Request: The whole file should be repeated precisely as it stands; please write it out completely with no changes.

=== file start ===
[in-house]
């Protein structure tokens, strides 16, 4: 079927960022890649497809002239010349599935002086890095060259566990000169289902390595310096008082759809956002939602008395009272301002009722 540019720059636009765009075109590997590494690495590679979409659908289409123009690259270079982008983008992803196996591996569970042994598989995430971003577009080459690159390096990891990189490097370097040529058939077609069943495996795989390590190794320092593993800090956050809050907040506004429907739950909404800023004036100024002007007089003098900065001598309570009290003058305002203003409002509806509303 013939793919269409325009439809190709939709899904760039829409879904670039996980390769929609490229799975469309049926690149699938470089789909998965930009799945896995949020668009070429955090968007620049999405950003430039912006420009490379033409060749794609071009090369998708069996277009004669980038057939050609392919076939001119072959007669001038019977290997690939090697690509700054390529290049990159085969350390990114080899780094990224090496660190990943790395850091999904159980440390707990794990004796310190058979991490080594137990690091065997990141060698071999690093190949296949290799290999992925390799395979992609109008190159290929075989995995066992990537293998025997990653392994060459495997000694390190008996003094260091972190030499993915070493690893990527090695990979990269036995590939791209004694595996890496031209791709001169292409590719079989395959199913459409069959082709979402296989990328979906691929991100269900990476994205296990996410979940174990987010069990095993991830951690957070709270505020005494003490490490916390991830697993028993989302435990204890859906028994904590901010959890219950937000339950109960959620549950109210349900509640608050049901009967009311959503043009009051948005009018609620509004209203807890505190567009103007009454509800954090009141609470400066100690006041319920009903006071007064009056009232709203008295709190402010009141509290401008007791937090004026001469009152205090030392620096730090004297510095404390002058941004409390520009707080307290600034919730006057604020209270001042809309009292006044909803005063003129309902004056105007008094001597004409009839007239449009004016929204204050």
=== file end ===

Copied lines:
[in-house]
């Protein structure tokens, strides 16, 4: 079927960022890649497809002239010349599935002086890095060259566990000169289902390595310096008082759809956002939602008395009272301002009722 540019720059636009765009075109590997590494690495590679979409659908289409123009690259270079982008983008992803196996591996569970042994598989995430971003577009080459690159390096990891990189490097370097040529058939077609069943495996795989390590190794320092593993800090956050809050907040506004429907739950909404800023004036100024002007007089003098900065001598309570009290003058305002203003409002509806509303 013939793919269409325009439809190709939709899904760039829409879904670039996980390769929609490229799975469309049926690149699938470089789909998965930009799945896995949020668009070429955090968007620049999405950003430039912006420009490379033409060749794609071009090369998708069996277009004669980038057939050609392919076939001119072959007669001038019977290997690939090697690509700054390529290049990159085969350390990114080899780094990224090496660190990943790395850091999904159980440390707990794990004796310190058979991490080594137990690091065997990141060698071999690093190949296949290799290999992925390799395979992609109008190159290929075989995995066992990537293998025997990653392994060459495997000694390190008996003094260091972190030499993915070493690893990527090695990979990269036995590939791209004694595996890496031209791709001169292409590719079989395959199913459409069959082709979402296989990328979906691929991100269900990476994205296990996410979940174990987010069990095993991830951690957070709270505020005494003490490490916390991830697993028993989302435990204890859906028994904590901010959890219950937000339950109960959620549950109210349900509640608050049901009967009311959503043009009051948005009018609620509004209203807890505190567009103007009454509800954090009141609470400066100690006041319920009903006071007064009056009232709203008295709190402010009141509290401008007791937090004026001469009152205090030392620096730090004297510095404390002058941004409390520009707080307290600034919730006057604020209270001042809309009292006044909803005063003129309902004056105007008094001597004409009839007239449009004016929204204050």